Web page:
George Mandler

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George Mandler (born June 11, 1924 in Vienna) is an American psychologist, currently distinguished professor of psychology emeritus at the University of California, San Diego.

Mandler received his B.S. from New York University, and his Ph. D. degree from Yale University in 1953. He served in the U.S. Army Military Intelligence Service and Counter Intelligence Corps in World War II. Later he studied at the University of Basel and taught at Harvard University and the University of Toronto. In 1965 he became the founding chair of the Department of Psychology at the University of California at San Diego and the founding Director of the Center for Human Information Processing (CHIP) the home of scientists such as Geoffrey Hinton, Donald A. Norman and David E. Rumelhart. His Festschrift was published in 1991.[1] He retired in 1994 and also became a Visiting Professor at University College London. In 2004 UCSD named Mandler Hall in recognition of his contributions to the university. Mandler had emigrated from Vienna to England and eventually to the USA after the German invasion in 1938. In 2009 he was awarded an honorary doctorate from the University of Vienna.

Mandler was a leader and participant in the so-called cognitive revolution in mid-twentieth century.[2] His contributions related the fields of cognition and emotion and the importance of autonomic feedback,[3] the development and use of organization theory for an understanding of memory storage, recall, and recognition [4] (see "Organization and memory" in Spence & Spence,[5] and [6]), the development of dual process recognition theory,[7] and the revival of the role of consciousness in modern psychology.[8] In the 1950s, together with S. B. Sarason, he initiated research on test anxiety. Among his books are Mind and Emotion, Mind and Body, Human Nature Explored, Consciousness Recovered, and A History of Modern Experimental Psychology. He was a Fellow at the Center for Advanced Study in the Behavioral Sciences, received the William James Award from the American Psychological Association (APA), a Guggenheim Fellowship, and Fellowship status in the American Academy of Arts and Sciences, the Society of Experimental Psychologists, and the Cognitive Science Society.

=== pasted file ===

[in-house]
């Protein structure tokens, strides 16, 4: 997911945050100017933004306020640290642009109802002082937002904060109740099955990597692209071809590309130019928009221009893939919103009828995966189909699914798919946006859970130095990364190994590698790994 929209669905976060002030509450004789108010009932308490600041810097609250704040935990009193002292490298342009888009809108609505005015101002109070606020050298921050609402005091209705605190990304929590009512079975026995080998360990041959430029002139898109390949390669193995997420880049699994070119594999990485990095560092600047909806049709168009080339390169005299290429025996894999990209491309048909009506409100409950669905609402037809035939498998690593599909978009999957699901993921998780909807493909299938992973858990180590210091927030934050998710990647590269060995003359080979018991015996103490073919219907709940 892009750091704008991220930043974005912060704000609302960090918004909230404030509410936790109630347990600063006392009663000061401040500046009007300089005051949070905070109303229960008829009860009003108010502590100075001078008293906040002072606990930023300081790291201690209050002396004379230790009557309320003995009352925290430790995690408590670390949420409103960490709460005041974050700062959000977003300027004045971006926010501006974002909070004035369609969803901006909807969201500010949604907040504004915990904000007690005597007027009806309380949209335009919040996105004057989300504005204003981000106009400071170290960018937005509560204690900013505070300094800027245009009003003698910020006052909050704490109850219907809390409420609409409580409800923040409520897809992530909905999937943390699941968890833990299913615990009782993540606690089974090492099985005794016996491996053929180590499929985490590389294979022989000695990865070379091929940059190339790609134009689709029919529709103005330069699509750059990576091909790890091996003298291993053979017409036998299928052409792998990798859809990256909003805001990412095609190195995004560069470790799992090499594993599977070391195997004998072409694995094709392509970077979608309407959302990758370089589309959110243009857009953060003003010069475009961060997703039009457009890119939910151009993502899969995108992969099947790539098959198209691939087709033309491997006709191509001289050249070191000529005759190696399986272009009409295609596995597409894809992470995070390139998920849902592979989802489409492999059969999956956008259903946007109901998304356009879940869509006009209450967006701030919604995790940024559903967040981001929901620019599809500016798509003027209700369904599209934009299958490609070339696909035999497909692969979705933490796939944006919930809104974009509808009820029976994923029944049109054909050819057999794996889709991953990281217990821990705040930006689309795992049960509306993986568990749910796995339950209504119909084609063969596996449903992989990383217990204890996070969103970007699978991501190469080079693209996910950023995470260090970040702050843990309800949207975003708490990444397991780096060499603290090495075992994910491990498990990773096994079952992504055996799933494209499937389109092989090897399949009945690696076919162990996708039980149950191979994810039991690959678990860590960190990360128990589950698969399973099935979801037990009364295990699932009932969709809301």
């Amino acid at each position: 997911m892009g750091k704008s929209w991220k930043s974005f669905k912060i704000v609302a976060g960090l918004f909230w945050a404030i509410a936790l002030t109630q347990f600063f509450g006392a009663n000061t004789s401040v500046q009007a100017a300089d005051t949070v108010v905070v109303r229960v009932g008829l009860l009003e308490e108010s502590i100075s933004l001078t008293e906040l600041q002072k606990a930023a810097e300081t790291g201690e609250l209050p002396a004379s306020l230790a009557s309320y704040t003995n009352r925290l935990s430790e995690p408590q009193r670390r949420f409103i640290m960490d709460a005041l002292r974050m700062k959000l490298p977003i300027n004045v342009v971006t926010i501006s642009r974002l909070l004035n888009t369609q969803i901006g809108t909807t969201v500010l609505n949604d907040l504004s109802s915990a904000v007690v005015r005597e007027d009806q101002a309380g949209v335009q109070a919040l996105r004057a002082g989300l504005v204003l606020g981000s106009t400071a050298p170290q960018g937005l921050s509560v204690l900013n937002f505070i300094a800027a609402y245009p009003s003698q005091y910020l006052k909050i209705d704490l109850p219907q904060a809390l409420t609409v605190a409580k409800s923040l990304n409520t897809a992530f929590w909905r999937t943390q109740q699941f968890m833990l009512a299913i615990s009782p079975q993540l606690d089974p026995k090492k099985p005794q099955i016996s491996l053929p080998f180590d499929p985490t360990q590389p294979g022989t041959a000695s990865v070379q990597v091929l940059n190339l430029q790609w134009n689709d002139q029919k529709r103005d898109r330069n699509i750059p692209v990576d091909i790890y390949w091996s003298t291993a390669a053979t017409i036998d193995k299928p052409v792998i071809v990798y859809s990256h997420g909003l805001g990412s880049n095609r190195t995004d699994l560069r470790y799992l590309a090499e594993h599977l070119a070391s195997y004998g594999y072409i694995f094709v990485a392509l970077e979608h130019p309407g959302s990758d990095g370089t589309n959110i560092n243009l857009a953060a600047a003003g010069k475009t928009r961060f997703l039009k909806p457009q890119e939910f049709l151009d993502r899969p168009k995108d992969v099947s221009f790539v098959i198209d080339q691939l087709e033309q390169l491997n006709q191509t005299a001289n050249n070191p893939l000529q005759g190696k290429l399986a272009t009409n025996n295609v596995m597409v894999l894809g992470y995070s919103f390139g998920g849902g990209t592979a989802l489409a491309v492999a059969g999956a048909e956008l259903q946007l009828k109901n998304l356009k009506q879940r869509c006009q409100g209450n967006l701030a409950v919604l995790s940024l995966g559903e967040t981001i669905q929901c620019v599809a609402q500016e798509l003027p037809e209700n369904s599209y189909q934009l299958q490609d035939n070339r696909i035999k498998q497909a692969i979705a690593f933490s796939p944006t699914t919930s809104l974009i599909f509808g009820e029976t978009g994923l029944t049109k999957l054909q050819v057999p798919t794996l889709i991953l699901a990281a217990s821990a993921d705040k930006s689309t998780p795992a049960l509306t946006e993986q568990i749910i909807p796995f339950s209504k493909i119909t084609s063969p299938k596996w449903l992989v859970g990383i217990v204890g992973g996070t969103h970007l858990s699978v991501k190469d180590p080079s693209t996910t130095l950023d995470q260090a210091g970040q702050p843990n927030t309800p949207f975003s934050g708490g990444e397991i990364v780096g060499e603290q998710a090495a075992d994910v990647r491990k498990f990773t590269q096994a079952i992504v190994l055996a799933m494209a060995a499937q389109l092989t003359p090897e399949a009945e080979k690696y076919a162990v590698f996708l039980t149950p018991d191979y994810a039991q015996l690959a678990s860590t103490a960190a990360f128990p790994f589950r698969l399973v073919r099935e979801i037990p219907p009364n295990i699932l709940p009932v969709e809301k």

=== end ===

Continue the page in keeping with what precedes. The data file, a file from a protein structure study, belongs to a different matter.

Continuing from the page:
Mandler's professional contributions include the editorship of Psychological Review, Governing Board member and chair of the Psychonomic Society, president of two Divisions of APA (Experimental Psychology and General Psychology), chair of the Council of Editors of APA, chair of the Society for Experimental Psychologists, and founding president of the Federation of Behavioral, Psychological, and Cognitive Sciences.

Books by George Mandler[edit]

  • Mandler, G., and Kessen, W. (1959). The Language of Psychology. New York: John Wiley & Sons, Inc.
  • Reprinted in Science Editions, 1964. Reprint edition: Huntington, N.Y.: Krieger, 1975.
  • Italian edition: Il linguaggio della psicologia. Bologna: Il Mulino, 1977.
  • Mandler, Jean M., and Mandler, G. (1964). Thinking: From Association to Gestalt. New York: John Wiley & Sons, Inc.
  • Reprint edition: Westport, Conn.: Greenwood Press, 1982.
  • Mandler, G. (1975). Mind and Emotion. New York: Wiley. Reprint edition: Melbourne, Florida: Krieger, 1982.
  • German edition: Denken und Fühlen. Paderborn: Junfermann, 1980.
  • Mandler, G. (1984). Mind and body: Psychology of emotion and stress. New York: Norton.
  • Behavioral Sciences Book Club selection, 1985.
  • Japanese edition: Seishin Shobo Publishers, 1987.
  • Mandler, G. (1985). Cognitive psychology: An essay in cognitive science. Hillsdale, N.J.: Lawrence Erlbaum Associates.
  • Mandler, G. (1997). Human nature explored. New York: Oxford University Press.
  • Mandler, G. (2002). Interesting times: An encounter with the 20th century. Mahwah, NJ: Lawrence Erlbaum Associates.
  • Mandler, G. (2002). Consciousness recovered: Psychological functions and origins of conscious thought. Amsterdam/Philadelphia: John Benjamins.
  • Mandler, G. (2007). A history of modern experimental psychology: From James and Wundt to cognitive science. Cambridge, MA: MIT Press. Reprint edition: Prentice-Hall.

References[edit]

  1. ^ Kessen, W., Ortony, A., and Craik, F. Memories, Thoughts, and Emotions: Essays in Honor of George Mandler. Hillsdale,NJ: Lawrence Erlbaum.
  2. ^ Mandler, George (2002). "Origins of the cognitive (r)evolution". Journal of the History of the Behavioral Sciences 38: 339–353. doi:10.1002/jhbs.10066. PMID 12404267. 
  3. ^ Mandler, George (1975). Mind and emotion. New York: Wiley. 
  4. ^ Mandler, G. (2011) From association to organization. Current Directions in Psychological Science, 20(4), 232-235
  5. ^ Spence, K.W. & J.T. (1967). The psychology of learning and motivation: Advances in research and theory. New York: Academic Press. 
  6. ^ Mandler, G. The limit of mental structures Journal of General Psychology
  7. ^ Mandler, George (1980). "Recognizing: The judgment of previous occurrence". Psychological Review 87: 252–271. doi:10.1037/0033-295X.87.3.252. 
  8. ^ Mandler, George (2002). Consciousness recovered. Amsterda/Philadelphia: John Benjamins. 

Sources[edit]

  • Baars, B. J. (1986). The cognitive revolution in psychology. New York, N.Y.: Guilford Press.
  • Kessen, W., Ortony, A., & Craik, F. (1991). Memories, thoughts, and emotions: Essays in honor of George Mandler. Hillsdale, N.J.: Lawrence Erlbaum Associates.
  • Kintsch, W., Miller, J. R., & Polson, P. G. (1984). Method and tactics in cognitive science. Hillsdale, N.J.: Lawrence Erlbaum Associates.
  • Mandler, G. (2001). Interesting times: An encounter with the 20th century, 1924-. Mahwah, NJ: Larry Erlbaum Associates.

External links[edit]